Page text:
Images and Your L&D Work

Information to help keep you and your organization safe from liability due to improper use of others’ intellectual property.

You’re likely using more images in your learning content than ever before. Probably video, too. It is for this reason I wanted to provide the following information to help keep you and your organization safe from liability due to improper use of others’ intellectual property.

Just Because You Can Doesn’t Mean You Should

A brief word on reliable sources and resources for images: Just because you can “Google it” doesn’t mean it is completely OK to just grab an image from a Website. (This is true for both Google Search and Google Images) Sure, use it for inspiration and to brainstorm ideas. But don’t grab an image of someone else’s work that appears on the site. This is theft.

If you don’t have a budget to purchase images that are provided at best resolution sizes and both attribution and royalty free, then you’ll have a little more work to do. There are “free” sites, such as Pexels, FreePik, and Wikimedia Commons. Select your images and then carefully READ the use requirements. Every time. And follow them as requested by the contributor. Every time. This means following the attribution requirements, size and resolution constraints, and the Creative Commons license requirement(s), too.

Are the Images You Select Fully Inclusive?

Do the images you select represent the people in your organization well? If not, it is time to replace what is found in your learning content. Representation matters. Include them all. For example:

  • Clothing worn to do the work. This means business, business casual, uniform, coveralls, lab coat, scrubs, head covering, face covering—whatever represents the workforce accurately.
  • Ethnicity and nationality. When we recognize ourselves in something, we feel connected to it. Let’s do more than choose an array of images that seem generally to represent various “races” in the U.S. (You know the ones, those check boxes on various forms you regularly complete: American Indian, Black or African-American, Latinx, Asian, and White. Choose to be more specific and inclusive using ethnicity and nationality. Think of it this way… how many countries can you think of where a form of Spanish is their first language? How many indigenous groups are there just in the U.S., not to mention those who are indigenous in other countries? How many countries can you name that are considered Asian and Pacific Islander?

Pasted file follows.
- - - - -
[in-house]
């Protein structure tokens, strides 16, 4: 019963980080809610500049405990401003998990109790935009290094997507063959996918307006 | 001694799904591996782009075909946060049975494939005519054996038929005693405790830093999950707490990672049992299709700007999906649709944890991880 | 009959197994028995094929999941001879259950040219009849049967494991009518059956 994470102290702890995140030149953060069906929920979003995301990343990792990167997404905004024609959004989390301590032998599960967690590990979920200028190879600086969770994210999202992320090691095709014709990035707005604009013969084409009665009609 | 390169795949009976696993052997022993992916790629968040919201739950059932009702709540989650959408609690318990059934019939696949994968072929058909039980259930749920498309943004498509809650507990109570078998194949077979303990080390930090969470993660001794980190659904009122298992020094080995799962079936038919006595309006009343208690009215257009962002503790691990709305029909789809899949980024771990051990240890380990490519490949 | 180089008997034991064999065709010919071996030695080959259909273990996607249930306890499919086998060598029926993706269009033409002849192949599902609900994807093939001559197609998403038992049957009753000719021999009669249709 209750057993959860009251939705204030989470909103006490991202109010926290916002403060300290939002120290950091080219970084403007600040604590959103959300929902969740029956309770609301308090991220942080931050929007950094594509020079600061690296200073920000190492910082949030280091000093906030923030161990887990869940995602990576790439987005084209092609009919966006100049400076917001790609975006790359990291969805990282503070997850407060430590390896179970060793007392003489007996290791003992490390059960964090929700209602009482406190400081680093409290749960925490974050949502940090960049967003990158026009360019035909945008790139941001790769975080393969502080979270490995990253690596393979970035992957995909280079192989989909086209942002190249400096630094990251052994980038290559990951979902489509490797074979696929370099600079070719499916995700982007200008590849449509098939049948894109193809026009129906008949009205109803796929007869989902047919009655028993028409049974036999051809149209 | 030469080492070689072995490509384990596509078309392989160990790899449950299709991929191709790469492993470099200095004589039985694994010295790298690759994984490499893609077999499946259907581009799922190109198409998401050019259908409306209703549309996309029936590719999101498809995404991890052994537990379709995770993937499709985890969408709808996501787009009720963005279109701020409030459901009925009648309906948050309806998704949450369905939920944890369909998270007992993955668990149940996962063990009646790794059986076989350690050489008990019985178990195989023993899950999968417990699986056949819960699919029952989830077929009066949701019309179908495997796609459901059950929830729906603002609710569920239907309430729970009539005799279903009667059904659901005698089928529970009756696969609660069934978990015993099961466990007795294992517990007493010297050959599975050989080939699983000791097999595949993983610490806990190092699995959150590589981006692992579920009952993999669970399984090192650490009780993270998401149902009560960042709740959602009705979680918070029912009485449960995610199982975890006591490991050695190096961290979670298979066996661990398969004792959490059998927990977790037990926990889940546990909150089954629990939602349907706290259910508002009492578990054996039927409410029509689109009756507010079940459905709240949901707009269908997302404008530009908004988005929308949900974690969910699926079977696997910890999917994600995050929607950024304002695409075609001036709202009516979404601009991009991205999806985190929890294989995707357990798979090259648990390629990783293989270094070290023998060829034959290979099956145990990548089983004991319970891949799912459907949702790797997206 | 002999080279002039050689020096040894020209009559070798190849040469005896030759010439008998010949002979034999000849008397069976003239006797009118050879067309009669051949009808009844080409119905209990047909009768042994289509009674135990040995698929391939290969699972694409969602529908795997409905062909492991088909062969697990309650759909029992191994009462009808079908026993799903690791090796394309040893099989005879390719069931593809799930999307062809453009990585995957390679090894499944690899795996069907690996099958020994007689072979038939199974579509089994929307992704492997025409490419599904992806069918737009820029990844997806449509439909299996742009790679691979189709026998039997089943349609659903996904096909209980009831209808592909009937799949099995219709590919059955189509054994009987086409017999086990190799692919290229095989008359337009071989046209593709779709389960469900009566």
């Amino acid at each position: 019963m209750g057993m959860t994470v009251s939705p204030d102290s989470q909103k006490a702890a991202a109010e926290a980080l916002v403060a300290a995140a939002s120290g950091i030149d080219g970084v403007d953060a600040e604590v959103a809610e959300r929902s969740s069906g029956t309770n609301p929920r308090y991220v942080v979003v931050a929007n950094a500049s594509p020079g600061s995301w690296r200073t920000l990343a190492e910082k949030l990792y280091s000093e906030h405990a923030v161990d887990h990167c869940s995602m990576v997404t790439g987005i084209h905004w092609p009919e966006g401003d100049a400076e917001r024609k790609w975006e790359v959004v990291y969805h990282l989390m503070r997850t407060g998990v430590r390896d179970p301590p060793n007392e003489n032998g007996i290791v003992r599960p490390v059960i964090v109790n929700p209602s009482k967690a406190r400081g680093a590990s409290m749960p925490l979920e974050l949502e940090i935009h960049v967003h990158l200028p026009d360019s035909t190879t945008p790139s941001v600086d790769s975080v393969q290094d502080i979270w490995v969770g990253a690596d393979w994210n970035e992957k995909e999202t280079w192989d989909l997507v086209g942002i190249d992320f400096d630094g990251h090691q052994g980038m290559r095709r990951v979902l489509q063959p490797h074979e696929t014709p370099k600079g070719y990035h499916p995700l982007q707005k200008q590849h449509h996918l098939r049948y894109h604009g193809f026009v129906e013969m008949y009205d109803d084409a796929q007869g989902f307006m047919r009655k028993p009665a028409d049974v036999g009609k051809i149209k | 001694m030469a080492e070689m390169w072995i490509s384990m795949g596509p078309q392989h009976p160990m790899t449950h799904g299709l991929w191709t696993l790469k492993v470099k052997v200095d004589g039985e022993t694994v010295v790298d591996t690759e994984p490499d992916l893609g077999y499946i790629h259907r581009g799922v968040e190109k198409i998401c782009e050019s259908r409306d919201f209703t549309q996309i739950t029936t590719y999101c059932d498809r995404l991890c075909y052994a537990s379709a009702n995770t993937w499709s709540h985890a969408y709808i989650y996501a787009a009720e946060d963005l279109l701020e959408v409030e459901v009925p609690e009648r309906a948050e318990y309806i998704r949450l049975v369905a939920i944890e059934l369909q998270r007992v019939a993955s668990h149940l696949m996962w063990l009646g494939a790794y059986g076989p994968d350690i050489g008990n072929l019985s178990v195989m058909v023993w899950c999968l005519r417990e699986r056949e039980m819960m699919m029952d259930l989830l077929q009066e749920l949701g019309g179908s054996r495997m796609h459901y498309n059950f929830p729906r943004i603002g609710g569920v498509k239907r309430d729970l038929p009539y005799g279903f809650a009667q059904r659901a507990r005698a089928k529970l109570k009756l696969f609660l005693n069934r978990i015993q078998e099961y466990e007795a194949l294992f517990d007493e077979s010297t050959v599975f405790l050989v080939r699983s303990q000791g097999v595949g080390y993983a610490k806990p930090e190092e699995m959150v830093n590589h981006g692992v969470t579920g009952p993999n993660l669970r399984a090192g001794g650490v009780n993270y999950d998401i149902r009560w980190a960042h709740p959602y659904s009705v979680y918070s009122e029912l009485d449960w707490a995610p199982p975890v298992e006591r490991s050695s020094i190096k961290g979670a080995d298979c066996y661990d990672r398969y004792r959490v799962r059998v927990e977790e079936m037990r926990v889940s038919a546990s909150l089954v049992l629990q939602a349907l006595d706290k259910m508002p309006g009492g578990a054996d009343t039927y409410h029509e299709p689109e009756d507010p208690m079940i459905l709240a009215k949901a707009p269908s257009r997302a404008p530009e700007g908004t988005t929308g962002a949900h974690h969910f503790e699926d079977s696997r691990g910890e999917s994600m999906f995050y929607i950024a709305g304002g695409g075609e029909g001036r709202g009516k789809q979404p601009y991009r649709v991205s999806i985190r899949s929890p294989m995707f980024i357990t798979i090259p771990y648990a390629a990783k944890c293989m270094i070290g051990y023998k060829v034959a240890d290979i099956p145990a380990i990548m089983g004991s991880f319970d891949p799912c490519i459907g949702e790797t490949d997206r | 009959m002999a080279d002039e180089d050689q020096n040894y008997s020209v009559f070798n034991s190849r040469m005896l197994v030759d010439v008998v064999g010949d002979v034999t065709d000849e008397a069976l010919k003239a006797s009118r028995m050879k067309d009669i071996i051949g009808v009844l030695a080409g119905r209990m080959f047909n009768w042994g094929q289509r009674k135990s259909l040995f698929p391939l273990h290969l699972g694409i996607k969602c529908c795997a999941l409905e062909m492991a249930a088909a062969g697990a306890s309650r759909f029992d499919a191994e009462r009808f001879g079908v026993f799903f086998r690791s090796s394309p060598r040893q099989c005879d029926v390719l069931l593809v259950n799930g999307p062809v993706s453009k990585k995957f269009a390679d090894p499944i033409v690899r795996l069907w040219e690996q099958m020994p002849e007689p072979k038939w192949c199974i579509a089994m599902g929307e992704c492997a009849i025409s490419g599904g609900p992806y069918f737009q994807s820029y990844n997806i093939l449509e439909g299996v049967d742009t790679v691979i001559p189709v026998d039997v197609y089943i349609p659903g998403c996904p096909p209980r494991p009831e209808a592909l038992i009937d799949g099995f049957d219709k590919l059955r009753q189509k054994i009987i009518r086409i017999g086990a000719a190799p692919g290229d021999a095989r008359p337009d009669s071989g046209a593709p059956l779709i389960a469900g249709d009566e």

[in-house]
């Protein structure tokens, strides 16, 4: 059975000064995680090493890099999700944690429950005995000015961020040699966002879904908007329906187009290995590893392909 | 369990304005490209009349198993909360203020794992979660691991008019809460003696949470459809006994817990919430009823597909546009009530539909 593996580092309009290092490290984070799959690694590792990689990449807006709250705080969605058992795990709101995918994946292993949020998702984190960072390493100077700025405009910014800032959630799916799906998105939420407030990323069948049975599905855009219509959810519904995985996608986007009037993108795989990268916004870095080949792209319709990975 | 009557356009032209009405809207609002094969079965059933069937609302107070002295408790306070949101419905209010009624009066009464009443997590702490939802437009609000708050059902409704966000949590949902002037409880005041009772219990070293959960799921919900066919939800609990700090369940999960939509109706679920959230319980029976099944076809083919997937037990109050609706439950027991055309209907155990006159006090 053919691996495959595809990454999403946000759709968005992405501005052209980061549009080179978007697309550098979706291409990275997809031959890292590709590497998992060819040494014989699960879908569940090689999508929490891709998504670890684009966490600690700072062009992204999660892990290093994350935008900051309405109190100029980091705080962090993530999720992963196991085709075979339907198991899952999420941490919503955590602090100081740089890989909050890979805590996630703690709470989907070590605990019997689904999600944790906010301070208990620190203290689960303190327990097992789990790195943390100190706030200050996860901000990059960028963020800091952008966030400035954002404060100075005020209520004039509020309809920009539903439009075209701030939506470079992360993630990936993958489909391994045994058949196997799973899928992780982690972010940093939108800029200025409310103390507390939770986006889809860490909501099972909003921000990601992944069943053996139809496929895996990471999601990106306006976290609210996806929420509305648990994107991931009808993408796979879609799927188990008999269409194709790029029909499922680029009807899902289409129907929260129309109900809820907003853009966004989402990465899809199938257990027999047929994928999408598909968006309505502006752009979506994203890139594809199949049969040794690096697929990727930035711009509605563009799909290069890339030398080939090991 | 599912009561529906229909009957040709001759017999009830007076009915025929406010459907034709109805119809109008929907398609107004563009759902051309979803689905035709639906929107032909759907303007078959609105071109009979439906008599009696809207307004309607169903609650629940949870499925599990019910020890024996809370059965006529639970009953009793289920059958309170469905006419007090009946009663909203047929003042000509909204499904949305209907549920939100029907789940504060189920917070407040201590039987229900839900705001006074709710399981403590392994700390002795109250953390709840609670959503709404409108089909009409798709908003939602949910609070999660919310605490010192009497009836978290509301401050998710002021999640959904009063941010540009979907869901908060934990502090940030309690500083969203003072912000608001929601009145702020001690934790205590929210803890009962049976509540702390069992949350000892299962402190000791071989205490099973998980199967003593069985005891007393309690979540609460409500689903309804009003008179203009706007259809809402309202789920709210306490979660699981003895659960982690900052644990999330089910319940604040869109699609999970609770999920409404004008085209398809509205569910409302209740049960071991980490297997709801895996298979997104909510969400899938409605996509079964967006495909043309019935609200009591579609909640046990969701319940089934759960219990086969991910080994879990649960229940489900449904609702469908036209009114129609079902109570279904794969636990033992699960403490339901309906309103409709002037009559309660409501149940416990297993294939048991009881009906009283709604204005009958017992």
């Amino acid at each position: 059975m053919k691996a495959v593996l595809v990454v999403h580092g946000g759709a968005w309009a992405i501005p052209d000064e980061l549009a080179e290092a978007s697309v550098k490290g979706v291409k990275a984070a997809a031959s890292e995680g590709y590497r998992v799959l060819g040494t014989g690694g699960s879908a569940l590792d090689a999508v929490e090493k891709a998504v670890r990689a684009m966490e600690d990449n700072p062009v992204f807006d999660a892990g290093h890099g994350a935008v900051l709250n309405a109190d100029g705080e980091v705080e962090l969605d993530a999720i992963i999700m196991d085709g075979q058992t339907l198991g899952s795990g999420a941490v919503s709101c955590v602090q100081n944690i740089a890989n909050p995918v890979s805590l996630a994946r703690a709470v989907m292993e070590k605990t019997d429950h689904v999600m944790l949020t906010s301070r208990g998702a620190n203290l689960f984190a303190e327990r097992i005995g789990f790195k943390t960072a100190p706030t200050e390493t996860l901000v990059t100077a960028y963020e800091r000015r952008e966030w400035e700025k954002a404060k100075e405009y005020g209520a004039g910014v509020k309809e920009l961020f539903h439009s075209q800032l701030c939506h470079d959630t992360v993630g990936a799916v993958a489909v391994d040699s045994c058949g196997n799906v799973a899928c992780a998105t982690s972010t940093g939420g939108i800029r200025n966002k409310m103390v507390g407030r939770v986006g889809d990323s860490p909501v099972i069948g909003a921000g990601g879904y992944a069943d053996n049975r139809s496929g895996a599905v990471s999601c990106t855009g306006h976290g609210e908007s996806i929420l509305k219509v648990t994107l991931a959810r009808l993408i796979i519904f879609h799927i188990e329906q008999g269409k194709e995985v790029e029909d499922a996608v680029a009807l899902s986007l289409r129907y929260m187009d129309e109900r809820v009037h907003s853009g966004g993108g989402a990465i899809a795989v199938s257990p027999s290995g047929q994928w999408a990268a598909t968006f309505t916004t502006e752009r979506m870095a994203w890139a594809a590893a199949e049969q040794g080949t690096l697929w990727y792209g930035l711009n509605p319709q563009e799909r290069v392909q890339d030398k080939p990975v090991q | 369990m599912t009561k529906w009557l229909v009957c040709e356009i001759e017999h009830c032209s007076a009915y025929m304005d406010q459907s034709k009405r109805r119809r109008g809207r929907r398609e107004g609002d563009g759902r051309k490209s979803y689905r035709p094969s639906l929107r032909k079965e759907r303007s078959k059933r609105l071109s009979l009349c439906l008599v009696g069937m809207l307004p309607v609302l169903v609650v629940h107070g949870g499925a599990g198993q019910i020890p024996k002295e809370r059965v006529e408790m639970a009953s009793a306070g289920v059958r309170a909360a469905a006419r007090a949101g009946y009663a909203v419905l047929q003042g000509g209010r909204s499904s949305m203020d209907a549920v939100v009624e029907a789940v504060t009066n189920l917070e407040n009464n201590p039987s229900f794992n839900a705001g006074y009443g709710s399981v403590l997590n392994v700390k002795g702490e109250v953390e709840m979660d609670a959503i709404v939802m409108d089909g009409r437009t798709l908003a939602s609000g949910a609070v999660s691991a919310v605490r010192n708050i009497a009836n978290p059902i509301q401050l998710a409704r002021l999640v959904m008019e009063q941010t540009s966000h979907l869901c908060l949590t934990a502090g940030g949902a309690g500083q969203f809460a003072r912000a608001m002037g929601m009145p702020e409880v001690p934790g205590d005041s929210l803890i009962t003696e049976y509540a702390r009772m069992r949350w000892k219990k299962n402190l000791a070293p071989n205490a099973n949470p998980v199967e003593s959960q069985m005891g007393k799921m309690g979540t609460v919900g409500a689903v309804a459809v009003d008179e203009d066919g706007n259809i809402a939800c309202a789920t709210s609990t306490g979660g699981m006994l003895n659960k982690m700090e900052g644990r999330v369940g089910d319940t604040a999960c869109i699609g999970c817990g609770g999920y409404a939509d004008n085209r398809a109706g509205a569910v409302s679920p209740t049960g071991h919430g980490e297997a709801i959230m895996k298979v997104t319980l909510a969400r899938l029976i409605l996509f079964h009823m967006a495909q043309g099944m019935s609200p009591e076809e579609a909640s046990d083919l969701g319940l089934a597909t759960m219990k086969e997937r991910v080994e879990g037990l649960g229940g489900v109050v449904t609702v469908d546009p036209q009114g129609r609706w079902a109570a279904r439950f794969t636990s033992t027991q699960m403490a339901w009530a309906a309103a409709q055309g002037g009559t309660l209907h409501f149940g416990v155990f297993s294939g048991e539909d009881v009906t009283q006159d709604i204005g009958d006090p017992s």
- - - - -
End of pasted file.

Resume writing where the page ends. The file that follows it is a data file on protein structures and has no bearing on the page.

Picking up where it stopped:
• Wide range of ages. Be sure to include the top end of the age range. This group is one that is vastly underrepresented in images and video content.
  • Hair color, including the many colors of the rainbow popular right now, plus gray and white.
  • LGBTQ+. While these may not reflect you or your lifestyle, the people who identify as one or more of these deserve to be represented, too.
  • Body art and piercings. Again, others’ choices may not always align with your own. When one or both of these are present in your organization, and they don’t pose health risks on the job, it would be well to represent the people with the ink and piercings, too.

Move Past the Trite and Expected

Surprise your learners with something new. It’ll jolt them into continuing to discover what comes next. Think of it this way: How many times have you seen these images used adjacent to:

  • Teamwork: Handshake, several hands linked at wrists, puzzle pieces, high five, fist bump. Instead, feature the team actively engaged in helping each other to succeed together. Or the team celebrating success in some way.
  • Leadership: Usually a man in a suit at the top of a mountain, a person pulling people up the hill behind them, a compass. Instead, how about featuring someone engaged in doing volunteer work? Or a team working together at the volunteer gig and the leader is only obvious by a different colored T-shirt?
  • Stress and burnout: Person rubbing their forehead, person face-planted on their desktop, burnt kitchen match. Instead, why not feature self-care instead of focusing on the stress and potential burnout?
  • Challenge: Person facing hurdles, target with a bullseye, ladder, a steep climb uphill. Instead, consider a pastry chef with a large quantity of cupcakes to frost, the aftermath of a pet’s enjoyment of rolling the toilet tissue all over the place, a young person found in the middle of a seemingly unsurmountable kitchen mess.

A Word on AI

Artificial intelligence (AI) may or may not make finding and choosing images easier.

AI is everywhere right now. Sure, it can be a timesaver and, some say, a game changer. However, don’t fall down the proverbial rabbit hole of fully relying on the results you receive from your own search criteria, or the question you asked of the tool. You might be a legend in your own mind but… you might not be, too. Meaning your own search criteria could be flawed in some way, thereby skewing the results returned. And you still need to do the work with respect to determining whether what is provided through AI is legal to use as is or should be attributed to one or more sources as requested by the original artist, photographer, author, etc.

Go forth and craft better learning content through the use of more interesting and safely selected images and art!

Dawn J Mahoney, CPTD
Dawn J. Mahoney, CPTD, is the program content manager for Training magazine. She also owns Learning in The White Space LLC, a freelance talent development (“training”) and instructional design consultancy. She is passionate about developing people through better training, better instructional design, and better dialog. E-mail her at: